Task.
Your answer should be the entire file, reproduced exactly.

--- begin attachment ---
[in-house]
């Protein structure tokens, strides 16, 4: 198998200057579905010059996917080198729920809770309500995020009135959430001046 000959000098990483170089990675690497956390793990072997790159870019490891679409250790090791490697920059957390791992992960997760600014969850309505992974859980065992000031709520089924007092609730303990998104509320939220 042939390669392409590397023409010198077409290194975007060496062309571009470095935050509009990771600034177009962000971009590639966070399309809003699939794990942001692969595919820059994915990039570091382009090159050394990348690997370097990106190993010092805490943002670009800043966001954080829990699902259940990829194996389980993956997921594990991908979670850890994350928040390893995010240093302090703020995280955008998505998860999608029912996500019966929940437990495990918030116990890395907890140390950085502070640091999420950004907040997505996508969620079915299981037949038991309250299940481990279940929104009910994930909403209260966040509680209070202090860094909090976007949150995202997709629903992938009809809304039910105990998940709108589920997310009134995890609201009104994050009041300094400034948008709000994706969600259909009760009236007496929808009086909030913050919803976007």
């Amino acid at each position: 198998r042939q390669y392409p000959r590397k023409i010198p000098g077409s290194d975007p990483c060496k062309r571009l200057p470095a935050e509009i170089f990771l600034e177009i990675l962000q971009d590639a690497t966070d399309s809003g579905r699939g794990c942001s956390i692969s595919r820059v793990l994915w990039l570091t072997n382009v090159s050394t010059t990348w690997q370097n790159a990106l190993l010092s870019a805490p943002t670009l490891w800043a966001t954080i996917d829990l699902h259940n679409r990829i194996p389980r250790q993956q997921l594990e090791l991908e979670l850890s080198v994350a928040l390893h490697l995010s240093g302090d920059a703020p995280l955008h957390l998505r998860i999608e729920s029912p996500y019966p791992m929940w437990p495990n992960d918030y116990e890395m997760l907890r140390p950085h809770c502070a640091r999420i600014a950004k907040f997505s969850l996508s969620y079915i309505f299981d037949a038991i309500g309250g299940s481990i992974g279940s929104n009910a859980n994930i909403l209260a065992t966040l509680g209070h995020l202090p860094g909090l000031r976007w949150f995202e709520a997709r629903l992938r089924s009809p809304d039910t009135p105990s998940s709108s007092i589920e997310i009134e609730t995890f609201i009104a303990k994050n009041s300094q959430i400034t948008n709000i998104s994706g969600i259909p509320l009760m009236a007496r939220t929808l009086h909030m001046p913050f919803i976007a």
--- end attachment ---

[in-house]
């Protein structure tokens, strides 16, 4: 198998200057579905010059996917080198729920809770309500995020009135959430001046 000959000098990483170089990675690497956390793990072997790159870019490891679409250790090791490697920059957390791992992960997760600014969850309505992974859980065992000031709520089924007092609730303990998104509320939220 042939390669392409590397023409010198077409290194975007060496062309571009470095935050509009990771600034177009962000971009590639966070399309809003699939794990942001692969595919820059994915990039570091382009090159050394990348690997370097990106190993010092805490943002670009800043966001954080829990699902259940990829194996389980993956997921594990991908979670850890994350928040390893995010240093302090703020995280955008998505998860999608029912996500019966929940437990495990918030116990890395907890140390950085502070640091999420950004907040997505996508969620079915299981037949038991309250299940481990279940929104009910994930909403209260966040509680209070202090860094909090976007949150995202997709629903992938009809809304039910105990998940709108589920997310009134995890609201009104994050009041300094400034948008709000994706969600259909009760009236007496929808009086909030913050919803976007």
């Amino acid at each position: 198998r042939q390669y392409p000959r590397k023409i010198p000098g077409s290194d975007p990483c060496k062309r571009l200057p470095a935050e509009i170089f990771l600034e177009i990675l962000q971009d590639a690497t966070d399309s809003g579905r699939g794990c942001s956390i692969s595919r820059v793990l994915w990039l570091t072997n382009v090159s050394t010059t990348w690997q370097n790159a990106l190993l010092s870019a805490p943002t670009l490891w800043a966001t954080i996917d829990l699902h259940n679409r990829i194996p389980r250790q993956q997921l594990e090791l991908e979670l850890s080198v994350a928040l390893h490697l995010s240093g302090d920059a703020p995280l955008h957390l998505r998860i999608e729920s029912p996500y019966p791992m929940w437990p495990n992960d918030y116990e890395m997760l907890r140390p950085h809770c502070a640091r999420i600014a950004k907040f997505s969850l996508s969620y079915i309505f299981d037949a038991i309500g309250g299940s481990i992974g279940s929104n009910a859980n994930i909403l209260a065992t966040l509680g209070h995020l202090p860094g909090l000031r976007w949150f995202e709520a997709r629903l992938r089924s009809p809304d039910t009135p105990s998940s709108s007092i589920e997310i009134e609730t995890f609201i009104a303990k994050n009041s300094q959430i400034t948008n709000i998104s994706g969600i259909p509320l009760m009236a007496r939220t929808l009086h909030m001046p913050f919803i976007a």